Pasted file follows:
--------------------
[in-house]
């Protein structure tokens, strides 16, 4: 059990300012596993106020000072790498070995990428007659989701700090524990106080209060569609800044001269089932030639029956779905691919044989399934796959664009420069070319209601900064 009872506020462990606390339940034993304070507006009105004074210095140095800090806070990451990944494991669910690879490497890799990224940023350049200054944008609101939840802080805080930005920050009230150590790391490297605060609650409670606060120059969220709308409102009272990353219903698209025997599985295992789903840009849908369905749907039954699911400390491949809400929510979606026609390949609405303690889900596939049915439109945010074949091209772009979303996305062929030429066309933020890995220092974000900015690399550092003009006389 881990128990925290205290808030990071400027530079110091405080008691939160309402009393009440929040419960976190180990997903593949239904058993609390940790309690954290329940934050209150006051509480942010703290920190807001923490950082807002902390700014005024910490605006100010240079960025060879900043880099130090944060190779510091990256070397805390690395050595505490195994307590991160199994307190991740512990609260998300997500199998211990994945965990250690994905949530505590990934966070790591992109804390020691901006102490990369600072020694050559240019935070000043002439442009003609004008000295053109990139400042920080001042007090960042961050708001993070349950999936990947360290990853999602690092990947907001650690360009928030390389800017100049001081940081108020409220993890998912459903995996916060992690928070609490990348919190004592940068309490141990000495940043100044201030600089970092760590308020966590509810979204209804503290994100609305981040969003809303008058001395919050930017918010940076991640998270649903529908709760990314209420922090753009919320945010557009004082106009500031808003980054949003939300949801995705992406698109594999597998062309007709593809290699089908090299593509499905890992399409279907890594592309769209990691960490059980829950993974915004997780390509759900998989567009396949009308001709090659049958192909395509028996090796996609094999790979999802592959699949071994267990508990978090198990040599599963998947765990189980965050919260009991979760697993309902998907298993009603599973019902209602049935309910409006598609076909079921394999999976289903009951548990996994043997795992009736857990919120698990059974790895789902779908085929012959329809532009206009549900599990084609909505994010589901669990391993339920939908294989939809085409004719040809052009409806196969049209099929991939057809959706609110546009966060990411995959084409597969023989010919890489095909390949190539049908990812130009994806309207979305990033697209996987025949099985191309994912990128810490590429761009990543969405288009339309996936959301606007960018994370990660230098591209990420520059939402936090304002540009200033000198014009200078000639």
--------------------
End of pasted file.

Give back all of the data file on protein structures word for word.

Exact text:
[in-house]
């Protein structure tokens, strides 16, 4: 059990300012596993106020000072790498070995990428007659989701700090524990106080209060569609800044001269089932030639029956779905691919044989399934796959664009420069070319209601900064 009872506020462990606390339940034993304070507006009105004074210095140095800090806070990451990944494991669910690879490497890799990224940023350049200054944008609101939840802080805080930005920050009230150590790391490297605060609650409670606060120059969220709308409102009272990353219903698209025997599985295992789903840009849908369905749907039954699911400390491949809400929510979606026609390949609405303690889900596939049915439109945010074949091209772009979303996305062929030429066309933020890995220092974000900015690399550092003009006389 881990128990925290205290808030990071400027530079110091405080008691939160309402009393009440929040419960976190180990997903593949239904058993609390940790309690954290329940934050209150006051509480942010703290920190807001923490950082807002902390700014005024910490605006100010240079960025060879900043880099130090944060190779510091990256070397805390690395050595505490195994307590991160199994307190991740512990609260998300997500199998211990994945965990250690994905949530505590990934966070790591992109804390020691901006102490990369600072020694050559240019935070000043002439442009003609004008000295053109990139400042920080001042007090960042961050708001993070349950999936990947360290990853999602690092990947907001650690360009928030390389800017100049001081940081108020409220993890998912459903995996916060992690928070609490990348919190004592940068309490141990000495940043100044201030600089970092760590308020966590509810979204209804503290994100609305981040969003809303008058001395919050930017918010940076991640998270649903529908709760990314209420922090753009919320945010557009004082106009500031808003980054949003939300949801995705992406698109594999597998062309007709593809290699089908090299593509499905890992399409279907890594592309769209990691960490059980829950993974915004997780390509759900998989567009396949009308001709090659049958192909395509028996090796996609094999790979999802592959699949071994267990508990978090198990040599599963998947765990189980965050919260009991979760697993309902998907298993009603599973019902209602049935309910409006598609076909079921394999999976289903009951548990996994043997795992009736857990919120698990059974790895789902779908085929012959329809532009206009549900599990084609909505994010589901669990391993339920939908294989939809085409004719040809052009409806196969049209099929991939057809959706609110546009966060990411995959084409597969023989010919890489095909390949190539049908990812130009994806309207979305990033697209996987025949099985191309994912990128810490590429761009990543969405288009339309996936959301606007960018994370990660230098591209990420520059939402936090304002540009200033000198014009200078000639």